Slippy-Sloppy translation: a tale of programmed and induced-ribosomal frameshifting

Julien Champagne, Kelly Mordente, Remco Nagel, Reuven Agami*

*Corresponding author for this work

Research output: Contribution to journalReview articleAcademicpeer-review


Programmed ribosomal frameshifting (PRF) is a key mechanism that viruses use to generate essential proteins for replication, and as a means of regulating gene expression. PRF generally involves recoding signals or frameshift stimulators to elevate the occurrence of frameshifting at shift-prone ‘slippery’ sequences. Given its essential role in viral replication, targeting PRF was envisioned as an attractive tool to block viral infection. However, in contrast to controlled-PRF mechanisms, recent studies have shown that ribosomes of many human cancer cell types are prone to frameshifting upon amino acid shortage; thus, these cells are deemed to be sloppy. The resulting products of a sloppy frameshift at the ‘hungry’ codons are aberrant proteins the degradation and display of which at the cell surface can trigger T cell activation. In this review, we address recent discoveries in ribosomal frameshifting and their functional consequences for the proteome in human cancer cells.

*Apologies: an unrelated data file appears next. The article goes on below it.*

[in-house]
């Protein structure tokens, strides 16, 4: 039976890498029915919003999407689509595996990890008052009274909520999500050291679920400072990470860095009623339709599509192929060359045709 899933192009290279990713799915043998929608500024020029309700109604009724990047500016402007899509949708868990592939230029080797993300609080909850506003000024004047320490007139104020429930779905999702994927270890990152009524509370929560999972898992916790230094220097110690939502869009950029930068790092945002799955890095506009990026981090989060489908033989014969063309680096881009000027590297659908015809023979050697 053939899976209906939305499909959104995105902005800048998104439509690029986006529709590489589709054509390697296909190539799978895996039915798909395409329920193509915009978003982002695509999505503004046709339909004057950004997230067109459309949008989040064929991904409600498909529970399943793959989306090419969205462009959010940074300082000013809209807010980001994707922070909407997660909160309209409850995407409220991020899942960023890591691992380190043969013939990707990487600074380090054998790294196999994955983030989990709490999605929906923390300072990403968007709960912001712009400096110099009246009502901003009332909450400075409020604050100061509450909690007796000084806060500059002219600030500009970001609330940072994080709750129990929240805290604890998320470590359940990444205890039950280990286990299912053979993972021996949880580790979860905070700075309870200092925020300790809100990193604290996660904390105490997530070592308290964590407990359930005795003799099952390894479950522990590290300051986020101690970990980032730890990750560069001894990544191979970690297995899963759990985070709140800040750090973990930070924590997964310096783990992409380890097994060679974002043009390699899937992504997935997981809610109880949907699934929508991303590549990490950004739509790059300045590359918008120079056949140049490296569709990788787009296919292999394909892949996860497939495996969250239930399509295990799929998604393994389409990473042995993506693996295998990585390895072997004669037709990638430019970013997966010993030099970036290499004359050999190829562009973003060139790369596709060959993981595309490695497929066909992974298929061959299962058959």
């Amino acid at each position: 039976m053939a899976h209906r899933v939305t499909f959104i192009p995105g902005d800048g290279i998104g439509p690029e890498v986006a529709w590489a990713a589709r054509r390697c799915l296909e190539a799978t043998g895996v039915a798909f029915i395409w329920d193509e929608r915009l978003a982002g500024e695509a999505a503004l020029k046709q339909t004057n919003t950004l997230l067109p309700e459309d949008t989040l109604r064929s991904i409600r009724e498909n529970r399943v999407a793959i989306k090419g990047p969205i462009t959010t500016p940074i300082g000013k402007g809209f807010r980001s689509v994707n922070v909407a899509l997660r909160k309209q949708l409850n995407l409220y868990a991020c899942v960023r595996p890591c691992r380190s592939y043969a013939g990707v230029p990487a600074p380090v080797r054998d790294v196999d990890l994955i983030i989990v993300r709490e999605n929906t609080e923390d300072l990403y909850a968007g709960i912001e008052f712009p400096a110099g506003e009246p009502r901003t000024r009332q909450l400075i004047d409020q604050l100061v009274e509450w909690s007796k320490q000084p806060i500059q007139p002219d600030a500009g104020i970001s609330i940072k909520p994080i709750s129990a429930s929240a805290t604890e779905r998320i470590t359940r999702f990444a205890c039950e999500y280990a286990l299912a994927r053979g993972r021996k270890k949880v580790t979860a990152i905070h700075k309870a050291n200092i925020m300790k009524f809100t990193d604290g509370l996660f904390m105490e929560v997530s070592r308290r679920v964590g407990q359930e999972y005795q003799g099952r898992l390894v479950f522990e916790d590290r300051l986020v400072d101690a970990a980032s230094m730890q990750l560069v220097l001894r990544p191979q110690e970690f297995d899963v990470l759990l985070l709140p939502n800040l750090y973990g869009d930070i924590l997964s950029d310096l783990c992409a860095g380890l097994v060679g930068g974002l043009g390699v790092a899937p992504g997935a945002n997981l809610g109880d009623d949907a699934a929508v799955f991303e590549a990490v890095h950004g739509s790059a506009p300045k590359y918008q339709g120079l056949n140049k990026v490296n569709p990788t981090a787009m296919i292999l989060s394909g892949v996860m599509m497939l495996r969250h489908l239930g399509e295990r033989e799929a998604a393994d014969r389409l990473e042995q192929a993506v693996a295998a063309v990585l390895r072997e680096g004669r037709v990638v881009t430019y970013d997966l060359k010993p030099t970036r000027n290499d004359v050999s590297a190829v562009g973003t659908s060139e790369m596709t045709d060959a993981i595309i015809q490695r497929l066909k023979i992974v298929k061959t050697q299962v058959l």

Original languageEnglish
Pages (from-to)1123-1133
Number of pages11
JournalTrends in Genetics
Issue number11
Publication statusPublished - Nov 2022

Bibliographical note

R.A. is supported by the Dutch Cancer Society (KWF projects 13647, 11574) and the European Research Council (ERC-AdG #832844). We would like to express our thanks to all of the members of the Agami laboratory for very fruitful discussions.

Publisher Copyright: © 2022 Elsevier Ltd


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